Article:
The initiative then lay with the sons of Jacob. Contrary to anything that could have been predicted, the Shechemites did it! When Jacob and his sons confronted the dilemma presented by this development, the plans of God for the isolation and development of a "Chosen People" who would in the fullness of time deliver to mankind their Redeemer would have been frustrated and destroyed if Jacob's family had accepted it. However wickedly the sons of Israel rejected it, they did what they had to do, although with a wicked cruelty and avarice that were the shame of generations of Israel. They had trapped themselves by proposing what they thought were unacceptable conditions. When the Shechemites accepted and met the conditions, their only course was to go back on their word and refuse to keep the promises that they had made. Herein lay the "guile" ascribed to Jacob's sons. They made promises and proposed conditions upon which they would act, knowing full well that even if Shechem met the conditions, they would never fulfill their side of the false bargain. Their bloody and treacherous refusal to do what they had promised to do is next recorded.

Verses 25-29

"And it came to pass on the third day, when they were sore, that two of the sons of Jacob, Simeon and Levi, Dinah's brethren, took each man his sword, and came upon the city unawares, and slew all the males. And they slew Hamor and Shechem his son with the edge of the sword, and took Dinah out of Shechem's house, and went forth. The sons of Jacob came upon the slain, and plundered the city, because they had defiled their sister. They took their flocks and their herds and their asses, and that which was in the city, and that which was in the field; and all their wealth, and all their little ones and their wives, took they captive and made a prey, even all that was in the house."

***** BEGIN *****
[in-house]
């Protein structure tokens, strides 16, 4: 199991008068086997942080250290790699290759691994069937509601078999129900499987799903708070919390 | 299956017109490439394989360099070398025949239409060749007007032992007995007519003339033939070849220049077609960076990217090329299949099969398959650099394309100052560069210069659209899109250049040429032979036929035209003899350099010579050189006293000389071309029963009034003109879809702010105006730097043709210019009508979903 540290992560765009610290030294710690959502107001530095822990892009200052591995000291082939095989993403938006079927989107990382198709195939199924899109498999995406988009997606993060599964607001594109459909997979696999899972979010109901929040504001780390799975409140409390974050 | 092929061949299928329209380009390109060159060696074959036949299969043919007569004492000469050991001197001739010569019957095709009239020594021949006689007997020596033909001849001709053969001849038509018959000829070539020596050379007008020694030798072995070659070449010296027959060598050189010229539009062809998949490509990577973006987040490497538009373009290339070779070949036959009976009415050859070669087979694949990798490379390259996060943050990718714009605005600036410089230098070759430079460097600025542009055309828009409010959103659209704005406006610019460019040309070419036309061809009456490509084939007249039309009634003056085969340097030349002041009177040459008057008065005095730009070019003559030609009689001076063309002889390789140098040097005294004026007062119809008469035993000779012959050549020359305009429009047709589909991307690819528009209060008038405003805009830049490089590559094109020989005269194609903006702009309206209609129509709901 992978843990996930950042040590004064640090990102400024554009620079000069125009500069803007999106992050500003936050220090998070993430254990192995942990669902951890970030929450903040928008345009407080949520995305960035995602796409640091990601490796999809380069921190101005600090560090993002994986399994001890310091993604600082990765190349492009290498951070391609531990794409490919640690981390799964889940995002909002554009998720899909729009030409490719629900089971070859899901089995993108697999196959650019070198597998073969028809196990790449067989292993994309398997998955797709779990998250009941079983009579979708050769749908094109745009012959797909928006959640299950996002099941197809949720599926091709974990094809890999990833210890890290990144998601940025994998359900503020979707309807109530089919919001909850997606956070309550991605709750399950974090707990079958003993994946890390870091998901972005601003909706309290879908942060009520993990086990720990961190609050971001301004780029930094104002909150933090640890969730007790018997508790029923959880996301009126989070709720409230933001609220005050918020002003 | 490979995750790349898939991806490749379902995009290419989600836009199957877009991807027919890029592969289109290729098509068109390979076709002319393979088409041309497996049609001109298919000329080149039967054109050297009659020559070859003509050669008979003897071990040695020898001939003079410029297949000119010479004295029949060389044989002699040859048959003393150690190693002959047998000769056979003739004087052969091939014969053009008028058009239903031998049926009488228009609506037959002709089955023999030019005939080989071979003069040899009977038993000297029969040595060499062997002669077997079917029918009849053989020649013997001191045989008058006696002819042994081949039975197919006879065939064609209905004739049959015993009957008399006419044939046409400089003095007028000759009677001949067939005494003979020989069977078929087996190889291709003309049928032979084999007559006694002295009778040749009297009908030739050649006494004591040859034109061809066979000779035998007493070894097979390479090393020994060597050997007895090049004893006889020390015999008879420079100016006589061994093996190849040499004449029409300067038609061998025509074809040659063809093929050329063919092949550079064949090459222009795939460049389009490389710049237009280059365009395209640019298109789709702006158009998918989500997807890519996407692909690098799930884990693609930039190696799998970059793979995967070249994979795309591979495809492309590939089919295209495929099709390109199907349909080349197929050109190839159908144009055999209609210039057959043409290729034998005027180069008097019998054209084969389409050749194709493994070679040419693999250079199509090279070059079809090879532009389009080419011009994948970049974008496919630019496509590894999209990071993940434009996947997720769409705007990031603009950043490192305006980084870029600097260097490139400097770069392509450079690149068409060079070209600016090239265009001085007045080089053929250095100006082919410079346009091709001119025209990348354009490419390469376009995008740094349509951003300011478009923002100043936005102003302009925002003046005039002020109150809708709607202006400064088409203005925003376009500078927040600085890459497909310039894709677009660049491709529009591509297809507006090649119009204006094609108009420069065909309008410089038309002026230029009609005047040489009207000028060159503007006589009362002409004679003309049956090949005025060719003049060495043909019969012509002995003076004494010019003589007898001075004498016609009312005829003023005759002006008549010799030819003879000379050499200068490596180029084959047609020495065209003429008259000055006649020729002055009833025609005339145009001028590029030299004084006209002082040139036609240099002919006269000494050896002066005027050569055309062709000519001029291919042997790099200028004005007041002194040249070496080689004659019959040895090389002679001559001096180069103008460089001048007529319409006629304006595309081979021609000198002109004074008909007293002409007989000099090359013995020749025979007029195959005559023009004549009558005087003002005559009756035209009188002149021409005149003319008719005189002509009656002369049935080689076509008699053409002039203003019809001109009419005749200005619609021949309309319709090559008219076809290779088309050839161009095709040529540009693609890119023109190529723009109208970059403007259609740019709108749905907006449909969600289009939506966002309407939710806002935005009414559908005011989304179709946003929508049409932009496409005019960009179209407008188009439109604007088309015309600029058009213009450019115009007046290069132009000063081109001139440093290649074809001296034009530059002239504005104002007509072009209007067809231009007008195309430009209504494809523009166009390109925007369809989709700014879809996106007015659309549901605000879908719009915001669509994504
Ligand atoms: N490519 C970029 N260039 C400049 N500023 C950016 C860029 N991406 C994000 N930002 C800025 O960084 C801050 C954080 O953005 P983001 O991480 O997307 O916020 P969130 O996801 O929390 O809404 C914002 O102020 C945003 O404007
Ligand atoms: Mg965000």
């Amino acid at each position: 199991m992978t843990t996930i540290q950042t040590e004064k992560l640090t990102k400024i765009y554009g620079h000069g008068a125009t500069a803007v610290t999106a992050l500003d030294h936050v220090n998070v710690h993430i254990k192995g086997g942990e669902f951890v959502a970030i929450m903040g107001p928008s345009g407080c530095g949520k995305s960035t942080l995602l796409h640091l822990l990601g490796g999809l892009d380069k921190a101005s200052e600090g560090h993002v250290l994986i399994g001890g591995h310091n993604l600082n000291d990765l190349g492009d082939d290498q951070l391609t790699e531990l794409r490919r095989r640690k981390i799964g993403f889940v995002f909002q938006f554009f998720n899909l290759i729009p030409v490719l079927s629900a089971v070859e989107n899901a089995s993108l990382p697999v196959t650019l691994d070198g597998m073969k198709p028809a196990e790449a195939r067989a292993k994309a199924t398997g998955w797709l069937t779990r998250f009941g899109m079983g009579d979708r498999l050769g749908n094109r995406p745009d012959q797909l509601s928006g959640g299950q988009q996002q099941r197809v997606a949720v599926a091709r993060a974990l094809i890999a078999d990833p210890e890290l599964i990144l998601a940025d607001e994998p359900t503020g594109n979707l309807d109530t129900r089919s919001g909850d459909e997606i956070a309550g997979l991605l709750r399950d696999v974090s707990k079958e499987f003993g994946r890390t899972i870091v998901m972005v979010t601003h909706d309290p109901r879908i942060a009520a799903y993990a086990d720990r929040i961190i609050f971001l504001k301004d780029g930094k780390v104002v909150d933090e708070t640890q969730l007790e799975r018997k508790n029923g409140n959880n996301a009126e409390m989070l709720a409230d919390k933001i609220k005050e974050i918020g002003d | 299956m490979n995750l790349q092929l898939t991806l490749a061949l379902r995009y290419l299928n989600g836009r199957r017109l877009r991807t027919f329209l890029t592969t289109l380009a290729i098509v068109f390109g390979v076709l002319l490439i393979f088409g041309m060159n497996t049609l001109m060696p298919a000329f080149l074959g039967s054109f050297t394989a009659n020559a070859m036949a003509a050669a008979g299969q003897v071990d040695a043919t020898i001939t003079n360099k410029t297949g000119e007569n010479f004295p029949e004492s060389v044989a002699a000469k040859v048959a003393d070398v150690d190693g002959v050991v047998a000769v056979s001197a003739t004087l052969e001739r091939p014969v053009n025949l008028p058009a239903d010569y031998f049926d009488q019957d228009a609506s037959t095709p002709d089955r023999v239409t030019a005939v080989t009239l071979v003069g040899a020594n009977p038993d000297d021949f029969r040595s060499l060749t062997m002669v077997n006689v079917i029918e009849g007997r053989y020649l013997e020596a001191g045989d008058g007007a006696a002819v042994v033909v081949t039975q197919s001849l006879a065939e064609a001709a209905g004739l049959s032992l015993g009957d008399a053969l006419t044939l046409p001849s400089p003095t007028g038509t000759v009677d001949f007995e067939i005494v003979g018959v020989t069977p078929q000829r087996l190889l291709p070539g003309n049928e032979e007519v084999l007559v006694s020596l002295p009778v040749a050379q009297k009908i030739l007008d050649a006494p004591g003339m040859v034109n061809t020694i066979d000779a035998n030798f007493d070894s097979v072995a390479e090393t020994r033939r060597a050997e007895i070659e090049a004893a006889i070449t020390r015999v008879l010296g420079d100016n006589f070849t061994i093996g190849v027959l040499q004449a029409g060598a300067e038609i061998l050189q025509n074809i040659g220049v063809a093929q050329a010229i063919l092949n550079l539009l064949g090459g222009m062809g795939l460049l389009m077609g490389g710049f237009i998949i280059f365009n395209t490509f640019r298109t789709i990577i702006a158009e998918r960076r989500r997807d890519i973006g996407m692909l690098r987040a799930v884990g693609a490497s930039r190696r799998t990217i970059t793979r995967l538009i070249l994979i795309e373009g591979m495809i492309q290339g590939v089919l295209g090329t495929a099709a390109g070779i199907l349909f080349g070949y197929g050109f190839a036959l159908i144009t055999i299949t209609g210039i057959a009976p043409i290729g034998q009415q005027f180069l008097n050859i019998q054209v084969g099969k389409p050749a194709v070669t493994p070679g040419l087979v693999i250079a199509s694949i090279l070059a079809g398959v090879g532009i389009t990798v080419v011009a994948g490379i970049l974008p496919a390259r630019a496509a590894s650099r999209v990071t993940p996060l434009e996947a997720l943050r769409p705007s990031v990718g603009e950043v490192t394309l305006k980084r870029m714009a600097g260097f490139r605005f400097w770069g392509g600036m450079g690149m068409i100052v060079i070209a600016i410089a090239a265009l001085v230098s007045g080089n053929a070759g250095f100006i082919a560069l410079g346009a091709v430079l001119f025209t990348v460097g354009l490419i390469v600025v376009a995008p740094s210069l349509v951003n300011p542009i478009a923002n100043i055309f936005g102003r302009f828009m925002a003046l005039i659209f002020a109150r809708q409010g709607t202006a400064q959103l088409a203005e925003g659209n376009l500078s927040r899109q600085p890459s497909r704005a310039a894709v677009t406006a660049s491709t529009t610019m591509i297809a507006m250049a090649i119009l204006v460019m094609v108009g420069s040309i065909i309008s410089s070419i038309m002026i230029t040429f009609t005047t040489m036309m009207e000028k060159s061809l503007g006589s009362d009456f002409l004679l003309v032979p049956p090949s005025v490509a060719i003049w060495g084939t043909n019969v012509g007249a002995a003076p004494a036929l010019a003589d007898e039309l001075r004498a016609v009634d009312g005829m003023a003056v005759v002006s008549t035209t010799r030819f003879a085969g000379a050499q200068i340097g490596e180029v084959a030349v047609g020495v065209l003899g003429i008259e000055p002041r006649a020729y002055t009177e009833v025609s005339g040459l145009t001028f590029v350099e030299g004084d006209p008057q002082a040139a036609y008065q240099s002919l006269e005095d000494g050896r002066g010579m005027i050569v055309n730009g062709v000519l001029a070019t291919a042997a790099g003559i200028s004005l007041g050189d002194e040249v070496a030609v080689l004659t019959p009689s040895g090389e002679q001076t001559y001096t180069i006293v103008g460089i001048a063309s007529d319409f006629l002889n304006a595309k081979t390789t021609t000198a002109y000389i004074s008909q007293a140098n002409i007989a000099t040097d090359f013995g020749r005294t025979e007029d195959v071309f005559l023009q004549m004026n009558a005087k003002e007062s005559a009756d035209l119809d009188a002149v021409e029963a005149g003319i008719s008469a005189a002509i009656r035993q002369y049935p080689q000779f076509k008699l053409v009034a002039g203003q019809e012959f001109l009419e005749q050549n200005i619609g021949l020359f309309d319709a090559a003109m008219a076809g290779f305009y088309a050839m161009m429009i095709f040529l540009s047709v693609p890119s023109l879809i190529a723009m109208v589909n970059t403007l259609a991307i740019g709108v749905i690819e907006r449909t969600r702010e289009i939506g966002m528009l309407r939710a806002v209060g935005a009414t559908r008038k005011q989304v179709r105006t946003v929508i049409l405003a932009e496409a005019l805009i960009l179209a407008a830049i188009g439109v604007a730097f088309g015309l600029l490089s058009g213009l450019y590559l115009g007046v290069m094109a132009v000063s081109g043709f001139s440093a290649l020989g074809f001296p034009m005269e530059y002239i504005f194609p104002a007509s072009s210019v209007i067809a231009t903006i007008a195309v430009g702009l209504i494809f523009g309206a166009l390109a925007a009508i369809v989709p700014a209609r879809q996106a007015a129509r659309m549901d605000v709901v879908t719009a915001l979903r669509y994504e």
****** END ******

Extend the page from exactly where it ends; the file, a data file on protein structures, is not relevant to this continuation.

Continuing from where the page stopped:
"Dinah's brethren ..." Simeon and Levi were children of Leah, as was also Dinah. Thus, they were her real brothers distinguished from others who were half-brothers.

There is some question as to whether any other of Jacob's sons took part in this episode, Simeon and Levi being the only ones mentioned. The indefinite "sons of Jacob" (Genesis 34:27) could mean that all of Jacob's sons participated in looting and plundering the city. It is one of the things that we can not know. At least it is a reasonable conjecture that Simeon and Levi had some kind of assistance, since two men would not have been able to carry off a whole city. The women alone could have prevented only two men from doing that. Perhaps many of the servants commanded by Jacob's household were recruited for this mission, especially those controlled by Simeon and Levi, and perhaps many others.

The shameful deeds of gross wickedness in evidence here include these:

  1. They desecrated the sacred rite of circumcision, making it the means of their brutal cruelty and murder of a whole city.

  2. They "took" all the wives of the slain, a violation as sinister and damnable as the rape of Dinah, thus multiplying endlessly the very sin they claimed they were avenging.

  3. They shamelessly backed out of an agreement they themselves had proposed, doing so even after the Shechemites had kept their part of it to the letter.

  4. Their robbery of all the property and wealth of the city itself, as well as of all that was in the field, was a horrible example of greedy avarice.

  5. They made a "prey" of women and helpless children, whom they either kept for their own profit and lust, or sold into slavery. Never was there a darker day to cast its shadow over the people of God.

"They took Dinah out of Shechem's house ..." This indicates that Dinah was indeed a prisoner in Shechem's house, having been sexually assaulted and confined to his dwelling. The word "took" here is the same one used earlier to describe how Shechem "took" her, meaning that the taking was violent.